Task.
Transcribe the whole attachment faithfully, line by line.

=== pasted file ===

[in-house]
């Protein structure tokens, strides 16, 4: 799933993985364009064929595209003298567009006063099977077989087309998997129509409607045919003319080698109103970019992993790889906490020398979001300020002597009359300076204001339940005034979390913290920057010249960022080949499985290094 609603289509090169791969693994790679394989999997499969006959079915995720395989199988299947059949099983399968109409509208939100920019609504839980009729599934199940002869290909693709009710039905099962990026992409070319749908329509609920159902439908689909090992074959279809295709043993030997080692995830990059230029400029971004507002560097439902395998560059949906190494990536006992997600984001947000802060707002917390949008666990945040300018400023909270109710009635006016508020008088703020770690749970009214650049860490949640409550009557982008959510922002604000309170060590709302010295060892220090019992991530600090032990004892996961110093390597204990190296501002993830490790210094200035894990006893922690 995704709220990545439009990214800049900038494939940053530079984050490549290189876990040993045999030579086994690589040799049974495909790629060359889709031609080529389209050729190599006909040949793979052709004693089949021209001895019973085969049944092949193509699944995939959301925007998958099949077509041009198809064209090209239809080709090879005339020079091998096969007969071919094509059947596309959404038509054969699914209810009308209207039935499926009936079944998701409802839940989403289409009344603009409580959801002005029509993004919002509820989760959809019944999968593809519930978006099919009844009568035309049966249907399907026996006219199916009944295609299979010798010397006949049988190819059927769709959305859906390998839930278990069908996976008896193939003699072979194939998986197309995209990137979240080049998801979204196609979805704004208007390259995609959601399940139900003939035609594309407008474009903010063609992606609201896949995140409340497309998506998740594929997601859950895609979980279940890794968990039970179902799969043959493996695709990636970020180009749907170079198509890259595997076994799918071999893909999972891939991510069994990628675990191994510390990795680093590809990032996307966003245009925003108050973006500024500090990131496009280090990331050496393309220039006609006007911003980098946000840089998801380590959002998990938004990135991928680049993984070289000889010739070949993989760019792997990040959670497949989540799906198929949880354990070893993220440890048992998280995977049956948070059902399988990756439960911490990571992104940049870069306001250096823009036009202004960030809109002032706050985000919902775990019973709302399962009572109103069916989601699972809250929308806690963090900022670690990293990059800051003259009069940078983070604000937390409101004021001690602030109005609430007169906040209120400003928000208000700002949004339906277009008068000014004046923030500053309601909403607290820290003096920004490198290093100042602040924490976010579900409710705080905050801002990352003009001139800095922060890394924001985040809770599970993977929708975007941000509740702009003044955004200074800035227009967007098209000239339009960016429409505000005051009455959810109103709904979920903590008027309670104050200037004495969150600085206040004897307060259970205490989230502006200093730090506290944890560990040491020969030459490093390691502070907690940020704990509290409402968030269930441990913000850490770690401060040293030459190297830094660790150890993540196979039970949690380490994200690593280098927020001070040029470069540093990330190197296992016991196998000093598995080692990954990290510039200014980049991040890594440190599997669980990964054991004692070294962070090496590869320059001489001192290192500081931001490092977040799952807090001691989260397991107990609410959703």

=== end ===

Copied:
[in-house]
């Protein structure tokens, strides 16, 4: 799933993985364009064929595209003298567009006063099977077989087309998997129509409607045919003319080698109103970019992993790889906490020398979001300020002597009359300076204001339940005034979390913290920057010249960022080949499985290094 609603289509090169791969693994790679394989999997499969006959079915995720395989199988299947059949099983399968109409509208939100920019609504839980009729599934199940002869290909693709009710039905099962990026992409070319749908329509609920159902439908689909090992074959279809295709043993030997080692995830990059230029400029971004507002560097439902395998560059949906190494990536006992997600984001947000802060707002917390949008666990945040300018400023909270109710009635006016508020008088703020770690749970009214650049860490949640409550009557982008959510922002604000309170060590709302010295060892220090019992991530600090032990004892996961110093390597204990190296501002993830490790210094200035894990006893922690 995704709220990545439009990214800049900038494939940053530079984050490549290189876990040993045999030579086994690589040799049974495909790629060359889709031609080529389209050729190599006909040949793979052709004693089949021209001895019973085969049944092949193509699944995939959301925007998958099949077509041009198809064209090209239809080709090879005339020079091998096969007969071919094509059947596309959404038509054969699914209810009308209207039935499926009936079944998701409802839940989403289409009344603009409580959801002005029509993004919002509820989760959809019944999968593809519930978006099919009844009568035309049966249907399907026996006219199916009944295609299979010798010397006949049988190819059927769709959305859906390998839930278990069908996976008896193939003699072979194939998986197309995209990137979240080049998801979204196609979805704004208007390259995609959601399940139900003939035609594309407008474009903010063609992606609201896949995140409340497309998506998740594929997601859950895609979980279940890794968990039970179902799969043959493996695709990636970020180009749907170079198509890259595997076994799918071999893909999972891939991510069994990628675990191994510390990795680093590809990032996307966003245009925003108050973006500024500090990131496009280090990331050496393309220039006609006007911003980098946000840089998801380590959002998990938004990135991928680049993984070289000889010739070949993989760019792997990040959670497949989540799906198929949880354990070893993220440890048992998280995977049956948070059902399988990756439960911490990571992104940049870069306001250096823009036009202004960030809109002032706050985000919902775990019973709302399962009572109103069916989601699972809250929308806690963090900022670690990293990059800051003259009069940078983070604000937390409101004021001690602030109005609430007169906040209120400003928000208000700002949004339906277009008068000014004046923030500053309601909403607290820290003096920004490198290093100042602040924490976010579900409710705080905050801002990352003009001139800095922060890394924001985040809770599970993977929708975007941000509740702009003044955004200074800035227009967007098209000239339009960016429409505000005051009455959810109103709904979920903590008027309670104050200037004495969150600085206040004897307060259970205490989230502006200093730090506290944890560990040491020969030459490093390691502070907690940020704990509290409402968030269930441990913000850490770690401060040293030459190297830094660790150890993540196979039970949690380490994200690593280098927020001070040029470069540093990330190197296992016991196998000093598995080692990954990290510039200014980049991040890594440190599997669980990964054991004692070294962070090496590869320059001489001192290192500081931001490092977040799952807090001691989260397991107990609410959703």